BU's emeritus Professor Nigel Jump writes the next in his series of blogs looking at the Dorset economy.
Since 2019, the local economy has faced a series of major challenges: 1) Covid-19 changing work patterns; 2) higher energy prices and interest rates increasing the cost of living; and
3) tougher trade and migration barriers reducing the scope of key markets. The subsequent recovery has been tepid. The bounce in productivity – the fundamental driver of well-being – has been disappointing. Importantly, the UK now trails most of its main competitors in the productivity league tables.
The latest ONS statistics show UK output per hour worked was just 2.1 per cent above its 2019 average in the final quarter of 2022, leaving the overall weakness observed since 2008 intact. Inadequate investment and innovation and a failure to “clear out the zombies” have yet to work in favour of better productivity. In recent years, the state’s rescue policies for business limited “creative destruction”. The positive adjustments made by some firms have yet to show up in the weak aggregates of the base data.
The main issue remains capacity gaps, including a preponderance of activity in low productivity sectors. This means there was, and is, a pre-existing UK vulnerability to “shocks” such as pandemic, war and Brexit. In response, we need 1) stronger incentives to invest; 2) better planning and working practices; and 3) improved terms of trade. This will require policy support (fiscal, monetary and strategic) at national and local levels: support that drives more capital intensity - physical and human.
The extant “BCP Futures – Economic Development Strategy: Unleashing our potential” uses many of the right words and identifies many of the areas in need of attention for local future economic development. It intends to promote productivity through support for priority sectors and clusters, creating “the best conditions” and an “outstanding” development service. Given recent shocks and other local issues, however, the strategy has yet to register much impact.
The recent local election results in the main Dorset conurbation (BCP), have changed the political balance of power. It will be interesting to see if/how the new leadership takes the low productivity issue on board. A key element of this would be in filling skills shortages, including those for supply chain experts, experienced hospitality and agricultural workers, and IT/AI professionals. Local authorities, educationalists (schools, colleges, universities), and other ‘trainers’ all have a role in closing the skills gaps and smoothing skills mismatches.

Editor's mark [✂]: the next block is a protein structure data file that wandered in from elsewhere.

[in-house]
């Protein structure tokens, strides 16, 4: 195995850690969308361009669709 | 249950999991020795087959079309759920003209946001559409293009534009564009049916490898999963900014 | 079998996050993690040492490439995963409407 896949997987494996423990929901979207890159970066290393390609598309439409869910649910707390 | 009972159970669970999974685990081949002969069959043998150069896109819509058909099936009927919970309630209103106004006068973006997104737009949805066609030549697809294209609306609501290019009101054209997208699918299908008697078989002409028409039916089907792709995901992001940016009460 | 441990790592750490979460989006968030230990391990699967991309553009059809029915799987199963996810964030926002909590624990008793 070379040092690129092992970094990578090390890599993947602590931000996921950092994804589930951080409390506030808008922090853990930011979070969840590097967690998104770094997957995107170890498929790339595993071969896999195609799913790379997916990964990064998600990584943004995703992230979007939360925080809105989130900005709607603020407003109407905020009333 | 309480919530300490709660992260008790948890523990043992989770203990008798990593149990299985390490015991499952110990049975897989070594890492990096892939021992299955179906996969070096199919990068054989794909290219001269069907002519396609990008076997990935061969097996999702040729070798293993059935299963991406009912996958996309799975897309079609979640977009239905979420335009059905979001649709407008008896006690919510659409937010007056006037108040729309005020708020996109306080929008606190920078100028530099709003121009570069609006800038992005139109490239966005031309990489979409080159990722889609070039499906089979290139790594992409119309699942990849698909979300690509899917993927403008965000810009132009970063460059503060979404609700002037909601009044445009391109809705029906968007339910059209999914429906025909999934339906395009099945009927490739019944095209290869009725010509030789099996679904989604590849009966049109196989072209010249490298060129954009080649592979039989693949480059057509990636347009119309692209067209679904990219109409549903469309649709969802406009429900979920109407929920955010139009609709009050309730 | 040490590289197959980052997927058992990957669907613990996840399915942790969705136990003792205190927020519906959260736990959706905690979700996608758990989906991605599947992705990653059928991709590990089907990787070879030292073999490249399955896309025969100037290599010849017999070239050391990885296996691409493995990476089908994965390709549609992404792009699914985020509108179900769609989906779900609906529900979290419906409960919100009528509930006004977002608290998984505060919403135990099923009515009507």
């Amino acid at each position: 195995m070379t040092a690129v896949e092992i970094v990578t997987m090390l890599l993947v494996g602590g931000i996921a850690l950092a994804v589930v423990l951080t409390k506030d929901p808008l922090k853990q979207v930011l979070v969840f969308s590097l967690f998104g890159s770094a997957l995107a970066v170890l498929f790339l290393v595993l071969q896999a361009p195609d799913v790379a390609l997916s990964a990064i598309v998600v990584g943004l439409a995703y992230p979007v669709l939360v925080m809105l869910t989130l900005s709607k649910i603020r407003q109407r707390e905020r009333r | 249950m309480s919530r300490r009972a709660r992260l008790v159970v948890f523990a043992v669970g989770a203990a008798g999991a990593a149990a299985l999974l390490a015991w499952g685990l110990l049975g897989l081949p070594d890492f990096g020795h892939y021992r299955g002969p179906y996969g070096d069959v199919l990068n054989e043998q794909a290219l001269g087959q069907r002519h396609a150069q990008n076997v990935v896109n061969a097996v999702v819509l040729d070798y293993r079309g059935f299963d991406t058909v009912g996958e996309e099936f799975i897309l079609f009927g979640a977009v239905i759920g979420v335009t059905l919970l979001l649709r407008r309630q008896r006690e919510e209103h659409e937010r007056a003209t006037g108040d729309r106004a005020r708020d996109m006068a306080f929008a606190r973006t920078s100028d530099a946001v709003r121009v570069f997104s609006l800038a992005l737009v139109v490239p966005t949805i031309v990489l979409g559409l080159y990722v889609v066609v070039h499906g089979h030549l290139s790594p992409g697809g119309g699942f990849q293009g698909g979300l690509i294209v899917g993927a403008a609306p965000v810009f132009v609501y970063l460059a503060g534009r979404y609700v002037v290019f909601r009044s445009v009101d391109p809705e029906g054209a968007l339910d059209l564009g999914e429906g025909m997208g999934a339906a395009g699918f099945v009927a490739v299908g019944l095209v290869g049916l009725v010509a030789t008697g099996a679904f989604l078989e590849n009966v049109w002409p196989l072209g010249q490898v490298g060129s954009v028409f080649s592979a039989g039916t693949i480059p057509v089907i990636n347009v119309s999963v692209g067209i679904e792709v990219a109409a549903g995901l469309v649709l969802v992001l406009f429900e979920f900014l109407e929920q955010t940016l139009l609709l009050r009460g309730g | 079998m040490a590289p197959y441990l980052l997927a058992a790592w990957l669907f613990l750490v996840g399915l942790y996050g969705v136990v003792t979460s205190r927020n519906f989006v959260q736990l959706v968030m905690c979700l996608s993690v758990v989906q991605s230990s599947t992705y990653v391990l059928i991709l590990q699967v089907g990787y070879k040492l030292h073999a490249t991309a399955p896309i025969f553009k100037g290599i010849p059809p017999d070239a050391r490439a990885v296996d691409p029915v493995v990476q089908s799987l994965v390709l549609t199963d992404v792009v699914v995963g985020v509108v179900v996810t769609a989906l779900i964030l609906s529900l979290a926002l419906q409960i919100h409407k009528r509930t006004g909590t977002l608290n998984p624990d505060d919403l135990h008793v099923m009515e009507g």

Other areas for increased economic emphasis will include technological and infrastructure innovation and market access. For example, the Talbot Trust has a vision for an Innovation Quarter next to Bournemouth University, including building and research for private health. It talks about being a catalyst for high-skilled, knowledge-based growth, reflecting the potential of local digital/high tech businesses and the workforce.
This may be the sort of initiative that supports growth and environment, and individual, corporate and community well-being. An Innovation Quarter may be an example of the kind of economic development BCP’s new ‘no overall control’ balance of local politicians – “The Three Towns Alliance” – needs for better and higher productivity.
It is not yet clear what development strategy the new BCP Council will adopt. Still, the basic truths hold. The productivity puzzle will have to be resolved within a clear framework: 1) the level and growth of productivity drives profitability, living standards and well-being; 2) skills and innovation investments (building new infrastructure and closing knowledge/skills gaps), raise productive performance; and 3) incentives for entrepreneurship and competitiveness support higher and faster productive potential.
The new BCP leader, Vikki Slade, has said, “there is so much that needs to be done so that people and communities realise (their) potential.” She has talked of rebuilding reputation, recognising financial constraints, adopting a pragmatic approach, offering compassion, care, and support to the most vulnerable. She suggests that the Council will be “making our town and local centres inviting so that everyone feels welcome, safe and wants to spend time there, …. putting sustainability at the heart of what we do so that we can improve your lives now, and in the future.” For the economy, this overall context needs to be backed up with something that business can work with. Hopefully, a more detailed approach to local economic development will emerge: one that begins to address the productivity puzzle.